The Naughty Anarchist Muse

I’m guilty of ignoring the Muse as a concept. I fall into the Get On and Do It school of thinking, generally, where writing is concerned. I’m practical: sit down; write this many words in this many hours; edit it for this long; send result out to this many agents/publishers/magazines etc. I’ve never had much time for the idea that there might be some external force – some fleeting, enigmatic abstract involved. Pah! I thought that Muse stuff was for people who like the idea of writing, but didn’t fancy doing any actual work. “Ah,” they could say, after a convenient half-hour at their tidy desk in their well-appointed study, “sadly, no luck today. The Muse wasn’t with me.”

If you read internet writing advice (especially the sort that comes in curly typography over dreamy pictures of moonlight or lakes) most of that ignores the Muse too. Mostly it talks about “turning up for work” and “getting your bum on the seat” and “putting in the hours” and so on. Basically the meditative photos offer sergeant majorly get up earlier; work harder advice. I’m fine with that. It is hard work.

But. I hate to admit it, but I increasingly believe there is something else. Here is a terrible truth: you can work really hard for a very long time and still produce a poor result; you can also work in a playful way for not very long and produce something fantastic. And the Factor X that makes the difference is what for the sake of convenience we might call the Muse.

I’m only just getting to know this creature. I don’t really trust her. She is female, Greek and mythological, which always means a lot of complications. Here’s what I’ve learnt so far:

  • she is very badly behaved
    • give her the perfect conditions, sit and wait, and she probably won’t be arsed to show up at all, but when you’re doing twenty other things and don’t have anything to write with she’ll be there in your mind’s ear, whispering
  • she is a bit of a thug
    • you will have careful outlines and plans; she will spit on them
  • she is a dangerous influence
    • she doesn’t care if you work hard or not, but her ideas stick in your brain like chewing gum sticks in your hair and will not, will not go away
    • she sneers at all sensible advice about, say, what the market likes, or what agents are looking for
    • many of her ideas are so outrageous they must have come from outside your own head (surely!)
  • she hates being bossed about
    • the second you think you’ve worked her out, she’s off
  • time is different for her
    • your time, your deadlines or schedules are irrelevant; in Muse time things are done when they’re done.

In short, I thought the Muse would be like this: gently kissing inspiration onto the author’s fevered brow. (Paul Cezanne’s Kiss of the Muse)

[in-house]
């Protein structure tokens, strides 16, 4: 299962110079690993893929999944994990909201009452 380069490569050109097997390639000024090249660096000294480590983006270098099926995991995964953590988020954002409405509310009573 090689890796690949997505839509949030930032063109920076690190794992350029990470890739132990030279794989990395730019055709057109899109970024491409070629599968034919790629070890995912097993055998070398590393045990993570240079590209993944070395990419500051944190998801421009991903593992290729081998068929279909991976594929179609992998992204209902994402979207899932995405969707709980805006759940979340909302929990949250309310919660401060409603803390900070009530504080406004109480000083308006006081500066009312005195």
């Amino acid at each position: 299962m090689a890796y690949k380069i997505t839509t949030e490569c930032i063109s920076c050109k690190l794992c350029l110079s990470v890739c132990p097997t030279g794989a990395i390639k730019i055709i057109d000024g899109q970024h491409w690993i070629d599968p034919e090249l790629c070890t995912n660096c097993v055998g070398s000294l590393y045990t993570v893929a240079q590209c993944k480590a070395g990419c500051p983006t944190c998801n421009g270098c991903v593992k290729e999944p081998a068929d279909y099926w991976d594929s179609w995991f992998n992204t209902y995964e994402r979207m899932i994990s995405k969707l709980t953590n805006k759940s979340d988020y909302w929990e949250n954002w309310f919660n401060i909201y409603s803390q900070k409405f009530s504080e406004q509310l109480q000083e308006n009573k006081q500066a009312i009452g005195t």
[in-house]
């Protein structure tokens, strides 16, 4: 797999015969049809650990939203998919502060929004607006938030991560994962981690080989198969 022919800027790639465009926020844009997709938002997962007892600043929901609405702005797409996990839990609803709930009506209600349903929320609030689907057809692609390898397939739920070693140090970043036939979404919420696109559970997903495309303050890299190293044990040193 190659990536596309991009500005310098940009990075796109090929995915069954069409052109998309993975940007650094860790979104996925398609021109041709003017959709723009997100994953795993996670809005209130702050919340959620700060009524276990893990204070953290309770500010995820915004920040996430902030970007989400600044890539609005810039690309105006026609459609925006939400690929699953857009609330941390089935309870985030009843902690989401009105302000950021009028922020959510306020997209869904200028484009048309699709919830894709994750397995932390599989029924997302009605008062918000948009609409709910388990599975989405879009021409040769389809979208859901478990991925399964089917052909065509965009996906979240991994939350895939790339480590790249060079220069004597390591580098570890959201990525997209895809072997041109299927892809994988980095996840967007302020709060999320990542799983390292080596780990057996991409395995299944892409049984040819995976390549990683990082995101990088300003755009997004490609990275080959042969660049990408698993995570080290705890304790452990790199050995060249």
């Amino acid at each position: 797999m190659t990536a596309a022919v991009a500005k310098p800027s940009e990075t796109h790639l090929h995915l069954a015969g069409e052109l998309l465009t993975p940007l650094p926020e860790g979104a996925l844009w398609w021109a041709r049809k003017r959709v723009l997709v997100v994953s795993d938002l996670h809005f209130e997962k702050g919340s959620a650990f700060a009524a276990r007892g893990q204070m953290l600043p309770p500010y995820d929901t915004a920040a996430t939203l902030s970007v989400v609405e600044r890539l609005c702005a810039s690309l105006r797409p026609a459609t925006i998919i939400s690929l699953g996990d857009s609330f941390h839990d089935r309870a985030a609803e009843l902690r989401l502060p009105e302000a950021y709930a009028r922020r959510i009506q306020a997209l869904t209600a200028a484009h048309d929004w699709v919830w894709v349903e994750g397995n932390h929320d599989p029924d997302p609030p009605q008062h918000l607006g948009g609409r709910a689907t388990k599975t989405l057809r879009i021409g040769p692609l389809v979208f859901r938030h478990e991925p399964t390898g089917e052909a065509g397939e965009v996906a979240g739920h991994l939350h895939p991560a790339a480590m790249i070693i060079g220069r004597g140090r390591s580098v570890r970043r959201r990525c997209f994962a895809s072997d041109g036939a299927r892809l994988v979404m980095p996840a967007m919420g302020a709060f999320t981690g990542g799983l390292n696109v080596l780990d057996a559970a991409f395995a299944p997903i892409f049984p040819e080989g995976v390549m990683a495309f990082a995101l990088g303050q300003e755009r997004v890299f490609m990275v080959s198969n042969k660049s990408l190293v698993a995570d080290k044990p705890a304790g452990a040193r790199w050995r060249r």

paul_cezanne_-_kiss_of_the_muse_c-_1863

It turns out she’s more like this:

blousy muse 2.jpg

a frolicsome party animal. Not what I was expecting at all!

(Original Blousy Muse artwork by Grannywritesbooks, as you probably guessed!)

When is your novel finished?

I know that painters suffer a terrible temptation to re-work, change, add to and generally interfere with a painting that is really finished. Watercolourists, in particular, have to beware. Because of the delicate nature of the watercolour wash, they are very limited in the number of changes they can make without destroying the fresh beauty of the medium and wrecking the whole painting. They have to be disciplined; make the right decisions early, then stop.

But what about writers? We can make a million changes and nobody can tell. When should we walk away? How do we know when a book is finished? It’s not as obvious as it sounds.

Stop when:  1. You’ve finished the story.

When’s that? When they all live happily after? After the ball? After the Prince finds another princess with the same size feet and better monarching skills?

When is a story finished?

Maybe when you’ve finished telling the part of the story that interested you (this time – there are sequels, remember).

Stop when: 2. It’s long enough.

No, that won’t work. It’s the piece of string thing. 100,000 might be enough, but so might 50,000 or 75,345 or 23,479. (That’s art for you.)

Stop when: 3. An external factor prevents you from continuing.

There might be an editor or agent waiting. A publisher may be scheduling the cover design and printing. These are excellent reasons to stop writing and send it on the day you said you’d send it. They may not continue to love/pay you otherwise.

If nobody on earth is waiting or cares about anything you write, find someone. It can be a friend or relation. It can be an online writer-friend of some sort. Set a date. Tell them they will have it for their birthday/your birthday/Christmas – whatever. Then send it on time. If you don’t do this your ghost will haunt libraries screaming ‘Here! Here is the shelf where my poor novel should have been!‘ forever.

Stop when: 3. You can’t think of a single extra thing you could do to make it better.

You will think of something the moment you click send. You have spent a huge amount of time and creative energy on this book. It is lodged in your heart and soul and psyche and will probably not move into its next phase without waking you a few times in the night, but the time has come. Every last possibility for improvement has been exhausted and so have you. Send it. Now!

The following are not signs that your novel is finished. You should ignore them and carry on.

1 People keep saying ‘you’re not still working on that are you?’

2 You’ve begun to hate the title (and perhaps the whole book).

3 You’ve begun to despise the whole idea of writing books. Other people go out/have friends/eat in restaurants, for heaven’s sake!

4 A tidy house and clean laundry are a half-forgotten dream, and who, exactly, are those other people living in the house?